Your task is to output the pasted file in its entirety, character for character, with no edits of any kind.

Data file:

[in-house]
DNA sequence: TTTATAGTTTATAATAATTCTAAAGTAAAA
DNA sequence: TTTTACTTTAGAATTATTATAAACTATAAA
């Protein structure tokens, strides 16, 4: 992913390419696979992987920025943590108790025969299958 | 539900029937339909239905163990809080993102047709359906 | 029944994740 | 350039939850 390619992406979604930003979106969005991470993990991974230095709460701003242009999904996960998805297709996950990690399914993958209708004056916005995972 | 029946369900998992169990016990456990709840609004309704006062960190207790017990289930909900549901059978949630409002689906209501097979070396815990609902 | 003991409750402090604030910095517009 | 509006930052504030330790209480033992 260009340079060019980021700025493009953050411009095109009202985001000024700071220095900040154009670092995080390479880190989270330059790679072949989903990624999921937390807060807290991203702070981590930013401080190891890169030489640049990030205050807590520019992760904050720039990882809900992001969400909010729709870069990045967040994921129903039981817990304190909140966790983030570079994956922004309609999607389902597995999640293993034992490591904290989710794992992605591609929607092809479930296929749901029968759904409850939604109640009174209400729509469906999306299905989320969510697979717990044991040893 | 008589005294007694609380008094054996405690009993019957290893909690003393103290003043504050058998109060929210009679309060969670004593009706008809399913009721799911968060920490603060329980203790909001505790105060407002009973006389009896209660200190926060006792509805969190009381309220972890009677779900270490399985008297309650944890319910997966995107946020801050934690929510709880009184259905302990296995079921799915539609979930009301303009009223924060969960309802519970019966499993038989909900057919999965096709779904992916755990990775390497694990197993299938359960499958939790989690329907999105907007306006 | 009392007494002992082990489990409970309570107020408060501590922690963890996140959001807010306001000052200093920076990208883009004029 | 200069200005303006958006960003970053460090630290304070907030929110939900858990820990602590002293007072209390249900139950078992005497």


[in-house]
DNA sequence: TTTATAGTTTATAATAATTCTAAAGTAAAA
DNA sequence: TTTTACTTTAGAATTATTATAAACTATAAA
């Protein structure tokens, strides 16, 4: 992913390419696979992987920025943590108790025969299958 | 539900029937339909239905163990809080993102047709359906 | 029944994740 | 350039939850 390619992406979604930003979106969005991470993990991974230095709460701003242009999904996960998805297709996950990690399914993958209708004056916005995972 | 029946369900998992169990016990456990709840609004309704006062960190207790017990289930909900549901059978949630409002689906209501097979070396815990609902 | 003991409750402090604030910095517009 | 509006930052504030330790209480033992 260009340079060019980021700025493009953050411009095109009202985001000024700071220095900040154009670092995080390479880190989270330059790679072949989903990624999921937390807060807290991203702070981590930013401080190891890169030489640049990030205050807590520019992760904050720039990882809900992001969400909010729709870069990045967040994921129903039981817990304190909140966790983030570079994956922004309609999607389902597995999640293993034992490591904290989710794992992605591609929607092809479930296929749901029968759904409850939604109640009174209400729509469906999306299905989320969510697979717990044991040893 | 008589005294007694609380008094054996405690009993019957290893909690003393103290003043504050058998109060929210009679309060969670004593009706008809399913009721799911968060920490603060329980203790909001505790105060407002009973006389009896209660200190926060006792509805969190009381309220972890009677779900270490399985008297309650944890319910997966995107946020801050934690929510709880009184259905302990296995079921799915539609979930009301303009009223924060969960309802519970019966499993038989909900057919999965096709779904992916755990990775390497694990197993299938359960499958939790989690329907999105907007306006 | 009392007494002992082990489990409970309570107020408060501590922690963890996140959001807010306001000052200093920076990208883009004029 | 200069200005303006958006960003970053460090630290304070907030929110939900858990820990602590002293007072209390249900139950078992005497």